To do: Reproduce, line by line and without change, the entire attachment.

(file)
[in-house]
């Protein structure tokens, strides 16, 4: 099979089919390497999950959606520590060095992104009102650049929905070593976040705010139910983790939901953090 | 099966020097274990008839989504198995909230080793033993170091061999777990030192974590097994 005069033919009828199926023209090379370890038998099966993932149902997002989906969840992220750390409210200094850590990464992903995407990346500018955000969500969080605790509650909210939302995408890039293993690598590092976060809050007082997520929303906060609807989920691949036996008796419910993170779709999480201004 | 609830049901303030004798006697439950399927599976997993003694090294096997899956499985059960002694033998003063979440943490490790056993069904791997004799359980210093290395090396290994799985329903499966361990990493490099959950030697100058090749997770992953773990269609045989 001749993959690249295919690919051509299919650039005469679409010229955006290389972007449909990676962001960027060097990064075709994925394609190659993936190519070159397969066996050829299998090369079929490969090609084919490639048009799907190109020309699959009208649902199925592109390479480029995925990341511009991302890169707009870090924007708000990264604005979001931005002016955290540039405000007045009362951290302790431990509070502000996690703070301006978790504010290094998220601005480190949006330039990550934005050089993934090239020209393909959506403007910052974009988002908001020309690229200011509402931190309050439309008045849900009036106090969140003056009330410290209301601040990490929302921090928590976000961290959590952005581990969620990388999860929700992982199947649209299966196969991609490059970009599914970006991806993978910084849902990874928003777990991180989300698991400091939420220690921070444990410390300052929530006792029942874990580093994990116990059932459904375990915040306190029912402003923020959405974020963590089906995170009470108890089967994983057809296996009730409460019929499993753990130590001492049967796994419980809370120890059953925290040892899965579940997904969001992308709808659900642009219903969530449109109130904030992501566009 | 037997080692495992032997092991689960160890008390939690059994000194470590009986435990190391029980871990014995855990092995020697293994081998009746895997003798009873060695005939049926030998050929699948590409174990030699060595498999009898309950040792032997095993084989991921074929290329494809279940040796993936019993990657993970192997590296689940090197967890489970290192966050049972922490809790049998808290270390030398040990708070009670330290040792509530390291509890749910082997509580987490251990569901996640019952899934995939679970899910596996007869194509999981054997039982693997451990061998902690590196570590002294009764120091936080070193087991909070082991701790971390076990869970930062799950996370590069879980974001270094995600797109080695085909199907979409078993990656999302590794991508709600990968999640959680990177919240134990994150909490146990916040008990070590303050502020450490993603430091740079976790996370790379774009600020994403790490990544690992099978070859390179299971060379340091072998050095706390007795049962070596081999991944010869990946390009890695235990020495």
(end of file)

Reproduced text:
[in-house]
């Protein structure tokens, strides 16, 4: 099979089919390497999950959606520590060095992104009102650049929905070593976040705010139910983790939901953090 | 099966020097274990008839989504198995909230080793033993170091061999777990030192974590097994 005069033919009828199926023209090379370890038998099966993932149902997002989906969840992220750390409210200094850590990464992903995407990346500018955000969500969080605790509650909210939302995408890039293993690598590092976060809050007082997520929303906060609807989920691949036996008796419910993170779709999480201004 | 609830049901303030004798006697439950399927599976997993003694090294096997899956499985059960002694033998003063979440943490490790056993069904791997004799359980210093290395090396290994799985329903499966361990990493490099959950030697100058090749997770992953773990269609045989 001749993959690249295919690919051509299919650039005469679409010229955006290389972007449909990676962001960027060097990064075709994925394609190659993936190519070159397969066996050829299998090369079929490969090609084919490639048009799907190109020309699959009208649902199925592109390479480029995925990341511009991302890169707009870090924007708000990264604005979001931005002016955290540039405000007045009362951290302790431990509070502000996690703070301006978790504010290094998220601005480190949006330039990550934005050089993934090239020209393909959506403007910052974009988002908001020309690229200011509402931190309050439309008045849900009036106090969140003056009330410290209301601040990490929302921090928590976000961290959590952005581990969620990388999860929700992982199947649209299966196969991609490059970009599914970006991806993978910084849902990874928003777990991180989300698991400091939420220690921070444990410390300052929530006792029942874990580093994990116990059932459904375990915040306190029912402003923020959405974020963590089906995170009470108890089967994983057809296996009730409460019929499993753990130590001492049967796994419980809370120890059953925290040892899965579940997904969001992308709808659900642009219903969530449109109130904030992501566009 | 037997080692495992032997092991689960160890008390939690059994000194470590009986435990190391029980871990014995855990092995020697293994081998009746895997003798009873060695005939049926030998050929699948590409174990030699060595498999009898309950040792032997095993084989991921074929290329494809279940040796993936019993990657993970192997590296689940090197967890489970290192966050049972922490809790049998808290270390030398040990708070009670330290040792509530390291509890749910082997509580987490251990569901996640019952899934995939679970899910596996007869194509999981054997039982693997451990061998902690590196570590002294009764120091936080070193087991909070082991701790971390076990869970930062799950996370590069879980974001270094995600797109080695085909199907979409078993990656999302590794991508709600990968999640959680990177919240134990994150909490146990916040008990070590303050502020450490993603430091740079976790996370790379774009600020994403790490990544690992099978070859390179299971060379340091072998050095706390007795049962070596081999991944010869990946390009890695235990020495």